“Are you here to donate blood today” the cute blond haired chick sitting at the front entrance asked me as I walked in.
“Yes I am”. I told her I registered online on the Red Cross website already. She looked me up and had me sign in on the paper pad. I sat down, grabbed a bottle of water, and begin drinking.
One thing about donating blood is you want to make sure you drink LOTS of water before coming in. It makes the blood flow faster when they stick the needle in your arm. I made the mistake before of coming in dehydrated and the blood just WOULDN’T come out. It was a waste of time and I had to go home. I try to at least drink two bottles of water before coming in to donate blood and a third one while I’m waiting.
Just as I finish my bottle of water, a nurse comes, calls my name, and has me come to the backroom. This is standard as they will take your blood pressure to make sure you’re healthy enough to donate blood. They will also prick your thumb to get a sample of your blood as well. Finally you answer a bunch of multiple choice questions about your health on a computer screen as the last frontier to make sure you’re healthy enough to donate blood.
If you want to avoid the whole questionnaire go on the Red Cross website before your appointment and answer all the questions. The nurse leads me outside to the blood donation beds. I lay down and she looks at both my right and left arm deciding which vein would be better for donating blood. She picks my left arm.
She sets up the sack and the tube where the blood will be transferred. She begins applying alcohol to my left arm and gives me a small gray round ball that I squeeze to apply pressure so the blood can flow nicely. Finally she injects the needle into my arm and I feel just a slight pain, and the blood being to flows. The nurse instructs me to squeeze and release the ball several times. I’m always amazed at the site of my own blood as I see it flowing out of my arm. It’s crazy to believe that’s what’s inside of you.
You probably think I’m some really nice guy who likes donating blood. The truth is that I strictly donate blood for health reasons and health reasons alone. If there were no real health benefits to donating blood I would probably do it once every couple of years just to say I did it to “help”. It doesn’t mean I’m an evil guy but I wouldn’t be going to donate blood every three months if I felt like there wasn’t anything in it for me.
Benefits of Donating Blood
Keep Iron Levels Low
Iron is an important dietary mineral used by your red blood cells to deliver oxygen to various parts of your body. Iron is a tightly regulated mineral in your body where too little iron can lead to Anemia, a condition where you body produces too little red blood cells. This can cause you to get tired easily, appear pale, and become short of breath. Today we have an opposite problem. Most people have too much iron in their body. Over a longer period of time excessive iron can have a negative effect on your body.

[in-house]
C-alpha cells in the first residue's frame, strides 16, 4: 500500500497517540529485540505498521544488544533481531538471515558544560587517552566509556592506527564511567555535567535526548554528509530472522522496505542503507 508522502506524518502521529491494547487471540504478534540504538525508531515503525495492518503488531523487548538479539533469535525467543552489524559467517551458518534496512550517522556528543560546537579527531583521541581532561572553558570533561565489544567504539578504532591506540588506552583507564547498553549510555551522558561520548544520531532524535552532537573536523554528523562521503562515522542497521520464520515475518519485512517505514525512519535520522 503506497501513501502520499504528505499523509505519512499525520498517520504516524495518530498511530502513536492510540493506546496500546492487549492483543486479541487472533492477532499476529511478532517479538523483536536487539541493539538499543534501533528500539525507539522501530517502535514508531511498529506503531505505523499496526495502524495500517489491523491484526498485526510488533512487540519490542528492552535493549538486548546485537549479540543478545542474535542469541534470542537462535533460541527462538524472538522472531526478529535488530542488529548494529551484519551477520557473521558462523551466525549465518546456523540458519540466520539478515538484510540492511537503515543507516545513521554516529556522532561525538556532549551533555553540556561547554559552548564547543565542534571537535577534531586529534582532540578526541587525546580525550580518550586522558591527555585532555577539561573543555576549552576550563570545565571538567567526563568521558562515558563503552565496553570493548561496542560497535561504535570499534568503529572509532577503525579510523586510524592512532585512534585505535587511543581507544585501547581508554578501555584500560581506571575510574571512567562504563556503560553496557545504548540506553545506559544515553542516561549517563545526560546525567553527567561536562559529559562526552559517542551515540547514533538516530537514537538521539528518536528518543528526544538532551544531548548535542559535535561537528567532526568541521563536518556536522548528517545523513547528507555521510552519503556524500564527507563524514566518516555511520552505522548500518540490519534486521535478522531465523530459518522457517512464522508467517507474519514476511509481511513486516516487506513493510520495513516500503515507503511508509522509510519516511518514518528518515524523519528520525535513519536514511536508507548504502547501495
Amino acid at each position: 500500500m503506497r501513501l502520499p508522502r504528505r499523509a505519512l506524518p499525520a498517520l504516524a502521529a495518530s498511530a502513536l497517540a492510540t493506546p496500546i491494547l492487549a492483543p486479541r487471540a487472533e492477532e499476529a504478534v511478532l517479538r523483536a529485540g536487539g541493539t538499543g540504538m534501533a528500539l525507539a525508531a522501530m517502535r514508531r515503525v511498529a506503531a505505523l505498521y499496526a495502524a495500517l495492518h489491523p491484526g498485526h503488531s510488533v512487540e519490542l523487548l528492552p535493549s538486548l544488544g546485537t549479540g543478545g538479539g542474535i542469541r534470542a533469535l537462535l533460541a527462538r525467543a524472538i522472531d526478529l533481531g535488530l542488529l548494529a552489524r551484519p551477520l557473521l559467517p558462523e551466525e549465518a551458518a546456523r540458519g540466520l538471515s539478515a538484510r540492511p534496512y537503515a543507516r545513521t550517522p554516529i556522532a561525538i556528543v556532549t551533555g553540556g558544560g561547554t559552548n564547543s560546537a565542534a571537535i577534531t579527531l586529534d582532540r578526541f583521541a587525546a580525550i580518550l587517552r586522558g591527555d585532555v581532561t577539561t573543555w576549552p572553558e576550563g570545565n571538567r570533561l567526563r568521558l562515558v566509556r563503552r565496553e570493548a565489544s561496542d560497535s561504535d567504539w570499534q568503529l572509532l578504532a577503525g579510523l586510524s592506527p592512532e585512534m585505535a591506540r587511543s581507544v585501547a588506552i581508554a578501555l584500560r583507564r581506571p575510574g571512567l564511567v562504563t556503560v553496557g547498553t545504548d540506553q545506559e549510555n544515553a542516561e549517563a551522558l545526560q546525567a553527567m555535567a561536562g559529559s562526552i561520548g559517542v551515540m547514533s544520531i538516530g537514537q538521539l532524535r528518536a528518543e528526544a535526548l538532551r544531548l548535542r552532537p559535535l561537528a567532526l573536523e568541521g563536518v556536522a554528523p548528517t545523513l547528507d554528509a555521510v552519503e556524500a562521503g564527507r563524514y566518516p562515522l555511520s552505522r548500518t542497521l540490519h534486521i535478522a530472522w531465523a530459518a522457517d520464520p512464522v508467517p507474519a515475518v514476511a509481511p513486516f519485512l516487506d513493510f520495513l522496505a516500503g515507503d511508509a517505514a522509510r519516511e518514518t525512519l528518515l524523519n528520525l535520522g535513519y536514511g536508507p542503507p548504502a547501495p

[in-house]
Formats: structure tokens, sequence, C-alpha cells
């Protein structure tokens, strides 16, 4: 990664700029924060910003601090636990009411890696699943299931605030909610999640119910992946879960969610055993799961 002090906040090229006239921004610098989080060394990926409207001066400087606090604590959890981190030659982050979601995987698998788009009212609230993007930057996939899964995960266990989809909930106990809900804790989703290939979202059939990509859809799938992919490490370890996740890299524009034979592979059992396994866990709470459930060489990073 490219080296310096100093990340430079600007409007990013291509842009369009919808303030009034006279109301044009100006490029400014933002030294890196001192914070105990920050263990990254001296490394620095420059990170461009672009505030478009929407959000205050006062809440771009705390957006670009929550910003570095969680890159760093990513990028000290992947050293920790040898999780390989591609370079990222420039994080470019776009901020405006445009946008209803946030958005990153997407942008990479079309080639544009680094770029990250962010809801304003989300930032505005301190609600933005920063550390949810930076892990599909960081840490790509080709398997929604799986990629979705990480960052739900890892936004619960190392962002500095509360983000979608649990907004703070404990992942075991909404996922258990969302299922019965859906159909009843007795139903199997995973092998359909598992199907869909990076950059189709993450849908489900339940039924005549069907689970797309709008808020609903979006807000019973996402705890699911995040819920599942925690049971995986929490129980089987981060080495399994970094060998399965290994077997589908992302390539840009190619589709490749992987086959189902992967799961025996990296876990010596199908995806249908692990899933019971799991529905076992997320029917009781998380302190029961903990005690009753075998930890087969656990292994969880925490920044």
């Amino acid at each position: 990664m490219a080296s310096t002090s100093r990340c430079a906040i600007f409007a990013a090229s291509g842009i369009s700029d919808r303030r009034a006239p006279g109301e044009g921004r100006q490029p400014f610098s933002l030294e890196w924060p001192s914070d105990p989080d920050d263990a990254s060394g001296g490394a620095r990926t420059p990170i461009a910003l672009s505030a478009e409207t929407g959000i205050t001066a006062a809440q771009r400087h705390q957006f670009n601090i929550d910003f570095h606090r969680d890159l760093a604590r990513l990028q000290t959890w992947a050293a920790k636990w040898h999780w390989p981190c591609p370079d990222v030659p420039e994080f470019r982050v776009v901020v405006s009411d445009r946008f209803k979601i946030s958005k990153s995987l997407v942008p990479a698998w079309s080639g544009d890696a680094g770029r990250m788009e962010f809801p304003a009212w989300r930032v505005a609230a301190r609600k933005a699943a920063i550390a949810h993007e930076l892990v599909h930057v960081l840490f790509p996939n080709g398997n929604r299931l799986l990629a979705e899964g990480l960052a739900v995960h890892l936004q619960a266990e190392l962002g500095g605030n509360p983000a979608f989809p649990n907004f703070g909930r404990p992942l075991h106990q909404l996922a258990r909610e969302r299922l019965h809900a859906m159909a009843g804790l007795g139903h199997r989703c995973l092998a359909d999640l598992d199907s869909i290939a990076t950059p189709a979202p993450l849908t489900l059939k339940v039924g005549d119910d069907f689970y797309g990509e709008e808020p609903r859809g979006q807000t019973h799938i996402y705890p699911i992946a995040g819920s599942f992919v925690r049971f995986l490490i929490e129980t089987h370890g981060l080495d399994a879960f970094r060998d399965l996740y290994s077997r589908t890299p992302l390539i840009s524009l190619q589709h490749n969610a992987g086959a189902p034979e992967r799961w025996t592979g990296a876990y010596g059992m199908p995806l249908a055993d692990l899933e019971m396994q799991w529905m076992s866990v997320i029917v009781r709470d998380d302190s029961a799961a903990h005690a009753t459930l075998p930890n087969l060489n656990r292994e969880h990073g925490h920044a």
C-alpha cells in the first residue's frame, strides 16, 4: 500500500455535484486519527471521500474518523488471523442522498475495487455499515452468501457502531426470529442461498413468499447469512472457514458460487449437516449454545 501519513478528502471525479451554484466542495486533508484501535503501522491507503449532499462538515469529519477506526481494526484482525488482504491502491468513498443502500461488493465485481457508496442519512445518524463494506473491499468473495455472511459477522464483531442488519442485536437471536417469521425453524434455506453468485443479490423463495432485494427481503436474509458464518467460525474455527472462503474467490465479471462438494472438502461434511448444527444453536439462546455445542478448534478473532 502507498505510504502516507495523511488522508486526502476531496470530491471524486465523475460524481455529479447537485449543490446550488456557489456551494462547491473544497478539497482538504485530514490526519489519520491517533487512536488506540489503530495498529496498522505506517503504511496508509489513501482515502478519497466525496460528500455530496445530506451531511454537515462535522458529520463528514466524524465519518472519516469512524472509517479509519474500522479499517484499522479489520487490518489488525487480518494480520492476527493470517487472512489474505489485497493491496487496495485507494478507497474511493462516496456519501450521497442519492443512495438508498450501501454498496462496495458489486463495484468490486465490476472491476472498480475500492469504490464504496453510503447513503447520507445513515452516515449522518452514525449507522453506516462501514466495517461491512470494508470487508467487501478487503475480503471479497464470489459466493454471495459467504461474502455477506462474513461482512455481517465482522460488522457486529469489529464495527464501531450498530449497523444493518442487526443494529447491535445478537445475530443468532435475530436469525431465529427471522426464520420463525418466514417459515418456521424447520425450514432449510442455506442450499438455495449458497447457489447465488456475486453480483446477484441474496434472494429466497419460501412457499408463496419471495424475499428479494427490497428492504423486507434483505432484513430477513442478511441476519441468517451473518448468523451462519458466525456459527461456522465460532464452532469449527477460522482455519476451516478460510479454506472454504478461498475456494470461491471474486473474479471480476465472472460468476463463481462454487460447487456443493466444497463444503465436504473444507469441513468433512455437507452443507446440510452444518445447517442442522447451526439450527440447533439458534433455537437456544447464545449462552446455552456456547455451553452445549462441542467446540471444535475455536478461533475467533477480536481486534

Too much iron in your body can lead to:
- Heart disease
- Parkinson’s disease
Iron in the natural world reacts with oxygen and rusts. Inside the body, it essentially does the same thing, causing high levels of oxidative stress.
The difference in iron levels between men and women has consequences.
Men of course die younger than women, and higher rates of heart disease in men is one of the main reasons for this. Men also have higher iron stores than women, because women lose small amounts of blood every month through menstruation. Since blood is the major iron storage organ, losing blood means losing iron. Post-menopausal women catch up with men in terms of iron stores, and later in life women catch up in terms of rates of heart disease.
You can read the rest here.
Foods Rich In Iron:
- Red meat
- much much more
Checkout the full list here.
Some of the healthy foods that we eat are rich in iron. That doesn’t make it a bad thing though. Most people would suggest to cut back on the iron rich food, but I say no.
Another way of getting rid of excess iron is blood loss. Donating blood is a great way to get rid of excess iron in the body. I donate blood regularly every 3 months.
Great Way To Get A Free Check Up
By free check up I mean it’s a great way to monitor your blood pressure.
Blood pressure say a lot about your health. Heart disease is one of the number one killers in the U.S. and a high blood pressure can be a sign of heart disease. I typical do two physicals a year and I regularly donate blood every 3 months. Over the course of a year I’m getting my blood pressure checked about 6 times with enough time in between each check up to change my diet if my blood pressure is a little bit too high.
Donating blood is not only great if you care about your fellow human being, but it’s also a hidden secret health benefit as well. Just one more thing to help you live a long and healthy life. Go to your nearest Red Cross and donate today.
P.S. Think about bringing good headphones with you to help pass the time by as you’re listening to music while donating blood.